The most confounding finding from the provisionally released statistics from the latest census is that Pakistan’s population is still only 36 per cent urban, with so-called rural areas having a share of 64pc. For social scientists and for people who are familiar with Pakistan’s economy and demography, and for even those who travel across much of Pakistan, these figures reveal serious methodological issues in how concepts such as ‘urban’ and ‘rural’ are devised. Numerous sets of economic and social statistics not related to the population count, suggest how contentious, and incorrect this urban/rural dichotomy really is.
The definitions, which are usually used to define ‘urban’ and ‘rural’ when a census is conducted, are based on administrative criteria. Administrative boundaries defining what a city or town is, which are infrequently revised, are based on the number of people residing in the limits of municipal, town committees, and such other classifications. Hence, the population of say, Karachi, would include those people who live in the Karachi Metropolitan Corporation area, but exclude the hundreds of thousands who live just a few feet outside this arbitrary boundary, and yet carry out all their economic and social activities within Karachi.
Such administrative criteria delineating what a city is might make sense when it comes to municipal budgets and the provision of services, or who can vote in the KMC elections, but are not adequately cognisant of who an urban citizen is. Administrative boundaries exclude urban forms, practices and citizenry, since cities have expanded well beyond city limits.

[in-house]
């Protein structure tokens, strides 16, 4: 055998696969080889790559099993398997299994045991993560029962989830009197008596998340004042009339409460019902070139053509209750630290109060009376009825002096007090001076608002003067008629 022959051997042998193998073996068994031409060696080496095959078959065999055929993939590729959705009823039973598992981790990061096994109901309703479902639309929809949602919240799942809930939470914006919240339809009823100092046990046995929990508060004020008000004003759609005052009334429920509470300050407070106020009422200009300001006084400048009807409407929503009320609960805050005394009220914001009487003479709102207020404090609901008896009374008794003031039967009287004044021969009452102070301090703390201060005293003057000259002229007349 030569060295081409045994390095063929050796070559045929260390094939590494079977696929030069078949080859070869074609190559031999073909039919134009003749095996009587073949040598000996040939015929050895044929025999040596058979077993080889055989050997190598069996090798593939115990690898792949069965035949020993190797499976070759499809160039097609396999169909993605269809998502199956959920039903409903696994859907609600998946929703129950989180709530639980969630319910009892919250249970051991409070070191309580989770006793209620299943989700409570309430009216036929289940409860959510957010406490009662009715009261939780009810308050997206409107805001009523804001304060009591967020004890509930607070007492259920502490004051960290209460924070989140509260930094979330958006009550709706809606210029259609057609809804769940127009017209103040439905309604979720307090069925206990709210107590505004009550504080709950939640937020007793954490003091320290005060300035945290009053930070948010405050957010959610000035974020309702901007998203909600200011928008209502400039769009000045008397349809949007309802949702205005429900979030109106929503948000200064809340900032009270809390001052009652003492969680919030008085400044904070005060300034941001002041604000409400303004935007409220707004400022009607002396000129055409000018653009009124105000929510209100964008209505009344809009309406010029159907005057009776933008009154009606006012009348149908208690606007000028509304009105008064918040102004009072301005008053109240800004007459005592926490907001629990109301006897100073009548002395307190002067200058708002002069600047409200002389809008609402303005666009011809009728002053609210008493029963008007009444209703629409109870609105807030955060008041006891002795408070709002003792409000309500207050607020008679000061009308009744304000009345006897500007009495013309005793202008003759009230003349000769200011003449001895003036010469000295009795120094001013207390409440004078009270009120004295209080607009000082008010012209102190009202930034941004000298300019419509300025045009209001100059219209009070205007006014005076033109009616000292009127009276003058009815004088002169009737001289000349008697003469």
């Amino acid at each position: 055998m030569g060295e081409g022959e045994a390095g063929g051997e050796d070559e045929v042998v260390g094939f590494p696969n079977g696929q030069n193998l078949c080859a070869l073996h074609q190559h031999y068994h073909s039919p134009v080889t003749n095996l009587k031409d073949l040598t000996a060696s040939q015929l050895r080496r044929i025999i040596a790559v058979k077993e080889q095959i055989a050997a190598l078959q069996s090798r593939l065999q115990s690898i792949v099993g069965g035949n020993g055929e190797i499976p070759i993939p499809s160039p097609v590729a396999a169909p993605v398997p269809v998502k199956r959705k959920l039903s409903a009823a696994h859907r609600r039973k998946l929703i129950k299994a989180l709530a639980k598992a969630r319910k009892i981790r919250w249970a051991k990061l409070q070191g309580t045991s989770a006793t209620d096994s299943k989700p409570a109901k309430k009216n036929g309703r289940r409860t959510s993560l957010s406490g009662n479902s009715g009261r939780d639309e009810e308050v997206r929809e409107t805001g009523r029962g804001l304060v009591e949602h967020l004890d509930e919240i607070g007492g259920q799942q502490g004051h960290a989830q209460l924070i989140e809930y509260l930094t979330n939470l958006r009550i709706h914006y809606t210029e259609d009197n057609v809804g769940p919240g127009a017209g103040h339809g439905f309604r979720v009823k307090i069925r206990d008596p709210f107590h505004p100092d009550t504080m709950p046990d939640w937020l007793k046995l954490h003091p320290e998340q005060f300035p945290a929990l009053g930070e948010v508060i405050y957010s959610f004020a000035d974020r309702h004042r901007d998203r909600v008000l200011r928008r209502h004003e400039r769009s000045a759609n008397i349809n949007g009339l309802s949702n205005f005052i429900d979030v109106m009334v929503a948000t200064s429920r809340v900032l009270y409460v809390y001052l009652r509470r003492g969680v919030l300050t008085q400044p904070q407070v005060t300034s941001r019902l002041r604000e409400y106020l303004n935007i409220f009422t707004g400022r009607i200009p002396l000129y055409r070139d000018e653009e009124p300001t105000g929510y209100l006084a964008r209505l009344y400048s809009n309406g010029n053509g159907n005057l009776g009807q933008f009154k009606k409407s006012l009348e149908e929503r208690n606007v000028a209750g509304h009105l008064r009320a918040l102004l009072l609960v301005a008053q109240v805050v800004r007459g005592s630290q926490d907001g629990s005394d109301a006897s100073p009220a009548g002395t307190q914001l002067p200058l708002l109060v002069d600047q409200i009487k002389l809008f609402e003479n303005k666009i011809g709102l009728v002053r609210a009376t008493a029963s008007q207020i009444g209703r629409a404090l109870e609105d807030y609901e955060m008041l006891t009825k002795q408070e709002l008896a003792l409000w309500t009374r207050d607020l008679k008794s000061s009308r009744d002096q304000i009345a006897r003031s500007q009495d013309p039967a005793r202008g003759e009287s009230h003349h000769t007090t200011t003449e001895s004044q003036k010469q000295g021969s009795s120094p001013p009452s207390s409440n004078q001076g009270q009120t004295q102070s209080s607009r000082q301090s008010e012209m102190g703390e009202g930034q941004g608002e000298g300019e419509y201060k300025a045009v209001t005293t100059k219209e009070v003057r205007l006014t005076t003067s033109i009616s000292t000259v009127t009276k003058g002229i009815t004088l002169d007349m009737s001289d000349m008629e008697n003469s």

While it is easier to define ‘urban’, albeit incorrectly, since all this definition requires is an administrative order, what rural is, is actually more complicated. One reason why the recent census shows Pakistan’s population as 64pc rural is that anyone who does not live within urban boundaries is designated as a ‘rural’ dweller, a residual category. Hence, areas which social scientists and urban planners would call peri-urban, those huge fringes of city-size settlements that are formally located outside the boundaries of cities, would be called ‘rural’, although they are as urbanised as the rest of the city from which they are being excluded. Traditionally, the notion of ‘rural’ is often associated with a mode of production and exchange which is supposed to be based on some form of agriculture. If one looks at other sets of statistics related to economic activity, it becomes clear that the classification used in our census for ‘rural’ is wrong. For example, agriculture now only contributes one-fifth to Pakistan’s GDP. Furthermore, much of the so-called rural areas now constitute a large, if not dominant, share of non-agricultural employment. Activities classified as ‘non-farm’ or ‘non-agricultural’ incomes, mainly services, constitute at least 60pc of total rural incomes, if we are to follow the definitions used for rural areas according to the Population and Housing Census of 2017. In other words, there is little agricultural activity taking place in rural areas. Moreover, services which were considered ‘urban’ some decades ago, such as electricity, education, access to television, communication and transport are now also very visible in so-called rural areas. The fact that one million mobile phones are added on each month in Pakistan, with nearly 75pc of Pakistanis having mobile phones, shows that even in remote and rural areas, such technology and means of communication are easily available. Whether urban or rural, Pakistan is heavily integrated. The meticulous research of Reza Ali, an urban planner from Lahore, who has looked at urban settlements in Pakistan for over four decades, shows how unproductive and incorrect our definitions of urban and rural areas are. He shows that the difference between urban/rural is largely a matter of definition, and many ad-hoc definitions are used which are often inconsistent, non-comparable and incomplete. He suggests that we begin to look at the urban/rural divide as a gradient rather than a dichotomy.
Other scholars, notably, Prof Muhammad Qadeer, have argued that we now have ‘ribbons of development’ between cities, towns, industrial satellites and along highways, and even populations which have not formally and physically relocated to cities have adopted ‘urbanism as a way of life’ reflected in changing patterns of production, consumption and the use of services.
Source : DAWN